According to the U.S. Department of Agriculture’s (USDA) most recent census data, white farmers operate 96.5 percent of the nation’s farms, on plots of land that average 424 acres each; on the remaining 3.5 percent of land, Hispanic or Latino and Black farmers maintain plots of land that are, on average, 374 acres and 125 acres respectively. But underserved farmers face more hurdles than unequal access to land and land rights—they often also lack financial resources, trainings, markets, and other resources, helping to perpetuate inequity in agriculture.
To celebrate World Social Justice Day, Food Tank is highlighting organizations changing the face of America’s farmers by bringing resources, tools, and public support to underserved farmers of color, disabled farmers, migrant farmers, and LGBTQ farmers.
The National AgrAbility Project administered by the USDA aims to enhance the quality of life for farmers, ranchers, and other agricultural workers with disabilities. AgrAbility addresses a wide variety of conditions including arthritis, hearing and visual impairments, injuries, and conditions like cerebral palsy. With educational programs, networking, and information sharing, and by providing direct services and individual consultations, AgrAbility aims to equip farmers with the tools they need for success.
2. Black Urban Growers (BUGS)
BUGS maintains a network and community support in order to foster Black leadership in food and farm advocacy. Their programs include the Black Farmers & Urban Gardeners Conference, a national conference started in 2010 that brings together Black farmers, advocates, chefs, and communities to share their best practices and leadership efforts.
3. Coalition of Immokalee Workers (CIW)
CIW is a worker rights organization that campaigns for fair food and the rights of agriculture workers. CIW has established major agreements on labor standards and wages with McDonald’s, Subway, Sodexo, and Whole Foods through its Fair Food Campaign, focused on tomato pickers in Florida.
The Foundation seeks to help LGBTQ farmers feel empowered and valued through advocacy, education, and community support. Through nationwide relationship-building events, partnerships, and discussions, the Foundation seeks to create a global network of LGBTQ agriculturists and their allies. In June, the Foundation will hold a three-day global agriculture conference in Des Moines, IA to bring together agriculture LGTBQ employees, employee resources, diversity professionals, and other experts working toward a more equitable industry.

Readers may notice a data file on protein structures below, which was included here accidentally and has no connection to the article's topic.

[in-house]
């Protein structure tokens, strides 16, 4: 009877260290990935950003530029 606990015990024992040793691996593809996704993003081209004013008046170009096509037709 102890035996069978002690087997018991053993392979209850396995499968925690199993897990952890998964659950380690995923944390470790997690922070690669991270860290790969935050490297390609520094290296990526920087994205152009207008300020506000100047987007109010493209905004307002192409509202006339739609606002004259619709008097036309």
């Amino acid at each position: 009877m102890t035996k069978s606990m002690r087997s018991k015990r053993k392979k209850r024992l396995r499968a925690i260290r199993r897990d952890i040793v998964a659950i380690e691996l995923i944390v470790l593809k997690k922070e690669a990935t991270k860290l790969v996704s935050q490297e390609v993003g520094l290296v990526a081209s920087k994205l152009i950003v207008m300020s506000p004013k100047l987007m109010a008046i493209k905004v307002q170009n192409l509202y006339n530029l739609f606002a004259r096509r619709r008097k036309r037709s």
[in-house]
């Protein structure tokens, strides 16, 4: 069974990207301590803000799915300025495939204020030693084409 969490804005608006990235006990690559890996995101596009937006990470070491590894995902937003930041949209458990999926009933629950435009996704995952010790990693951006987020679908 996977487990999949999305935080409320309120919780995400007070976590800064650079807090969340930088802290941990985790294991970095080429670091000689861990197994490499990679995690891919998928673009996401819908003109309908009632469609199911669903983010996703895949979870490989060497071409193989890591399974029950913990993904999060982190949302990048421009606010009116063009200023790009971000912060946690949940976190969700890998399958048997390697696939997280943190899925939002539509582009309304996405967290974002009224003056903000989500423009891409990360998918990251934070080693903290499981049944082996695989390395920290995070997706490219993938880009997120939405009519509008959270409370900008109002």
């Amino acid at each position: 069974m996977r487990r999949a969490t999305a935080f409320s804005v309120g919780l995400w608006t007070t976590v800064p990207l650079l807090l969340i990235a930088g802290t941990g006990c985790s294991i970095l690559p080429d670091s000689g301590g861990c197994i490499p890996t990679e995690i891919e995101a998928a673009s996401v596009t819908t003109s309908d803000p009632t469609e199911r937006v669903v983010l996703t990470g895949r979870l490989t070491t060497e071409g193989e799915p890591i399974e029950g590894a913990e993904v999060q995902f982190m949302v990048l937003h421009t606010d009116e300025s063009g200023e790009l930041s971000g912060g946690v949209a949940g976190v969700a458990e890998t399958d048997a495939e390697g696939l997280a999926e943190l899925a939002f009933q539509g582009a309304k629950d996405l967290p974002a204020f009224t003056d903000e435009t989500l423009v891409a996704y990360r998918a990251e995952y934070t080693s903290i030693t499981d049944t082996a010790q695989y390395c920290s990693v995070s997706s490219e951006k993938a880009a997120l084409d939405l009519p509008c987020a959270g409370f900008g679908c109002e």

FARMS aims to protect family farmers from abuse and hunger with legal services. Focusing on aging farmers, FARMS provides information—through booklets and through Founder Jillian Hishaw’s book Don’t Bet the Farm on Medicaid (2018)—about maintaining one’s property while still qualifying for Medicaid. The organization also provides various educational and supportive services to aging farmers in the Southern U.S. through grant writing services, retail market opportunities, estate planning, and more.
6. Farm Labor Organizing Committee (FLOC)
FLOC is a labor union that exists as part of the AFL-CIO. Founded in 1967, FLOC was initially organized by Baldemar Velasquez, a migrant worker who sought to improve the working conditions of others like him by creating a mobile organizing base that could move along with workers as the seasons changed. FLOC now operates in both the U.S. and Mexico.
Farms to Grow, Inc. is a nonprofit organization dedicated to working with Black farmers underserved sustainable farmers in the United States. The organization works to promote sustainable farming and innovative agriculture practices which preserve cultural and biological diversity, as well as the agroecological balance of the local environment.